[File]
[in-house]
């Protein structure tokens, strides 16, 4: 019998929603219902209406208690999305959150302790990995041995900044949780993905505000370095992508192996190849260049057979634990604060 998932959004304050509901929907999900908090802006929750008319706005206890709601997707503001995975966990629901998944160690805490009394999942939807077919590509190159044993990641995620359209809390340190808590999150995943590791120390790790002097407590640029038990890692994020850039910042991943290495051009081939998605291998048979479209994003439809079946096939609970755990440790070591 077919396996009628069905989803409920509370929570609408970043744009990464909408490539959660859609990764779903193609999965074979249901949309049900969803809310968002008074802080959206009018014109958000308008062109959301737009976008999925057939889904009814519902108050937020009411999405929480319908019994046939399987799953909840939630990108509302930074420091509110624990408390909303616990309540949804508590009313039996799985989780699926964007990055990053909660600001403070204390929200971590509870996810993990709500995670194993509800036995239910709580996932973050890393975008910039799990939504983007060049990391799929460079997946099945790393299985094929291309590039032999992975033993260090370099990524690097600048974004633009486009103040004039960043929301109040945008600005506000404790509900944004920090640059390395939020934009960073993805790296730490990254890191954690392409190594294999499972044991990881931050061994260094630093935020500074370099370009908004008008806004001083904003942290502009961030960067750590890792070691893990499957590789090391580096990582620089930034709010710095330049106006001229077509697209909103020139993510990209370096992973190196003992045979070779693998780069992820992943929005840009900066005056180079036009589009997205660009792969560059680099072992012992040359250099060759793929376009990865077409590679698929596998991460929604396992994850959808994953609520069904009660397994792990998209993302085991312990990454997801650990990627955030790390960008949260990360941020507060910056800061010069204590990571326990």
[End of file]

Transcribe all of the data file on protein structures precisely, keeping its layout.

[in-house]
């Protein structure tokens, strides 16, 4: 019998929603219902209406208690999305959150302790990995041995900044949780993905505000370095992508192996190849260049057979634990604060 998932959004304050509901929907999900908090802006929750008319706005206890709601997707503001995975966990629901998944160690805490009394999942939807077919590509190159044993990641995620359209809390340190808590999150995943590791120390790790002097407590640029038990890692994020850039910042991943290495051009081939998605291998048979479209994003439809079946096939609970755990440790070591 077919396996009628069905989803409920509370929570609408970043744009990464909408490539959660859609990764779903193609999965074979249901949309049900969803809310968002008074802080959206009018014109958000308008062109959301737009976008999925057939889904009814519902108050937020009411999405929480319908019994046939399987799953909840939630990108509302930074420091509110624990408390909303616990309540949804508590009313039996799985989780699926964007990055990053909660600001403070204390929200971590509870996810993990709500995670194993509800036995239910709580996932973050890393975008910039799990939504983007060049990391799929460079997946099945790393299985094929291309590039032999992975033993260090370099990524690097600048974004633009486009103040004039960043929301109040945008600005506000404790509900944004920090640059390395939020934009960073993805790296730490990254890191954690392409190594294999499972044991990881931050061994260094630093935020500074370099370009908004008008806004001083904003942290502009961030960067750590890792070691893990499957590789090391580096990582620089930034709010710095330049106006001229077509697209909103020139993510990209370096992973190196003992045979070779693998780069992820992943929005840009900066005056180079036009589009997205660009792969560059680099072992012992040359250099060759793929376009990865077409590679698929596998991460929604396992994850959808994953609520069904009660397994792990998209993302085991312990990454997801650990990627955030790390960008949260990360941020507060910056800061010069204590990571326990």